That’s one reason why I, for one, am not too fussed if an SCA-composed piece is not particularly “Medieval” or even “Renaissance” sounding. What we consider to be that “sound” corresponds to a narrow definition and a very limited repertoire of surviving music. Of course, our stated purpose is to strive to recreate the period with the greatest achievable level of authenticity. As long as original compositions avoid using constructions that adopt those aforementioned “modernistic” devices, I submit that it is hitting that mark. It still may not be to every taste, or may sound too much like “folk music” for those purists who only wish to listen to actual period music – but that is not the same distinction as something that is “indistinguishable” in its use of modes or construction from a composition by a court composer of the era.
I think that for many years, there’s been an entrenched assumption that the only “authentic-sounding” music is music that sounds just like composers such as Hildegard von Bingen, Peter Abelard, Adam de la Halle, Guillaume de Machaut, or any of the handful of others whose music has survived. That assumption is, to my mind, analogous to the old days when the only form of heraldry used, recommended, and accepted by the College of Heralds was modeled after Fox-Davies and a handful of other resources specialized mostly around English and French heraldry. The heralds revised their position to become more accepting of other cultures’ rules and standards, and thus more flexible about serving the SCA populace with personae from outside that narrow sphere. In a similar way, our expectations about SCA music are unnecessarily restrictive. We need to broaden the spectrum of what qualifies as “authentic” in its structure.
Of course, there are limits. I love musical theatre but I would not be remotely tempted to compose a modern-era musical theatre style song and expect it to sound appropriate within most SCA contexts. If I did introduce something modernistic, I would attempt to mask it in ways that blend better into the milieu of our events – or I would be using it for deliberate anachronistic dissonance. Skill plays some role, here, too, and the saying about “knowing the rules in order to break them” may well apply. There are certainly SCA musicians who write music intended for a broader audience, whose pieces sometimes take significant departures from a standard SCA-style melodic structure. On the other hand, even there, a lot of the feeling of modernity can be attributed to the arrangement of accompanying instruments. Some of Heather Dale’s studio albums feature electric guitar – but when she sings the same song at Pennsic, accompanied only by a bodhran or her penny whistle, the feeling is dramatically different and more “Current Middle Ages” in tone. Again, go back to the Carmina Burana piece and if you can, ignore the cadences of the accompanying instruments. Focus on the melody. It’s almost classic “SCA bardic” style. And it’s one of the oldest drinking songs we have.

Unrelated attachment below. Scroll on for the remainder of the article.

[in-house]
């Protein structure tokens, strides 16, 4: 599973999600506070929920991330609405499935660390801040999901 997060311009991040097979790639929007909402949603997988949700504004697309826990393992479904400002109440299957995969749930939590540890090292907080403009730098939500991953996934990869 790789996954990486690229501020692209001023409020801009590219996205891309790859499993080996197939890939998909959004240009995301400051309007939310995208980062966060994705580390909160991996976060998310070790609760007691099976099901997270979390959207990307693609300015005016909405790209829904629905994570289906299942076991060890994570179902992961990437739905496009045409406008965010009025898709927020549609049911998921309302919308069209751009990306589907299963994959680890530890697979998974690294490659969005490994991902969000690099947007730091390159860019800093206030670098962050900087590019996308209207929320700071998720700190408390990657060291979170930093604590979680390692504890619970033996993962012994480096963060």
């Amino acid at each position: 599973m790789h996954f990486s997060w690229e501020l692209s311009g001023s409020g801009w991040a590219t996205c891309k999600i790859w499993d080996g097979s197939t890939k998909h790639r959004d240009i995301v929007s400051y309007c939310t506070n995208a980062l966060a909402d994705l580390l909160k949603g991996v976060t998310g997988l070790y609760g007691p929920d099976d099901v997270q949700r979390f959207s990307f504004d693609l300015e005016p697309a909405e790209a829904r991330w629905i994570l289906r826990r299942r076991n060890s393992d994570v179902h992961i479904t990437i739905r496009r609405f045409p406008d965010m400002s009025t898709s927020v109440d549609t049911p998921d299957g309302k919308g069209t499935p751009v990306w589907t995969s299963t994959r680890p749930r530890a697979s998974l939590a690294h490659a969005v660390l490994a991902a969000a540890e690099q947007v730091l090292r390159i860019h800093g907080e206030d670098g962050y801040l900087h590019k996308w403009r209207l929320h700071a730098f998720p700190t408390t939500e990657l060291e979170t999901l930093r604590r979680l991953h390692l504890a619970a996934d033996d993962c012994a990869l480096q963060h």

The important and essental exception to these practices of avoiding the modern is the area of contrafait – but for that, see my filk article and how that’s not always going to be the right choice to evoke the right emotional response in a given SCA moment. Remember that, as with all these guidelines for the bardic arts, there are three fundamental principles which must be observed:
The material chosen must speak to some emotional grip on the audience;
The performance must move the audience to that emotional place;
The audience must be able to see, hear, and understand the performance.
Therefore, for achieving of the feeling of “Medieval folk music,” I hold that composers are justified in using simple melodic constructions which draw inspiration from ballads, chansons, and other sources, but that do not necessary correspond point by point to the surviving “rules” of plainchant or even early polyphony – because that structure was not necessarily the only thing that was being produced.
There is one other reason it may be appropriate to include the typical “SCA Bardic” sound as a legitimate approximation of perioid style. It’s important to remember that “period” original music (excluding contrefacta) wasn’t “old” music at the time it was written. But that will be the topic of my next (and final) article in this series.
Here are some additional sources of existing Medieval music and known composers:
 Unless it is, that is. Anyone who was at Pennsic Opening Ceremonies may remember that “Æthelmearc is awesome!” because when Lego hands me a song opportunity on a platter, sure, I’m going to go for the cheap laugh. But that’s contrafacta, not a composition crafted specifically for the SCA. And it’s also important to note that the intention of that was primarily humour, and secondarily something that incorporated a timely cultural reference and co-opted it for the emotion of the day. Most importantly: It worked.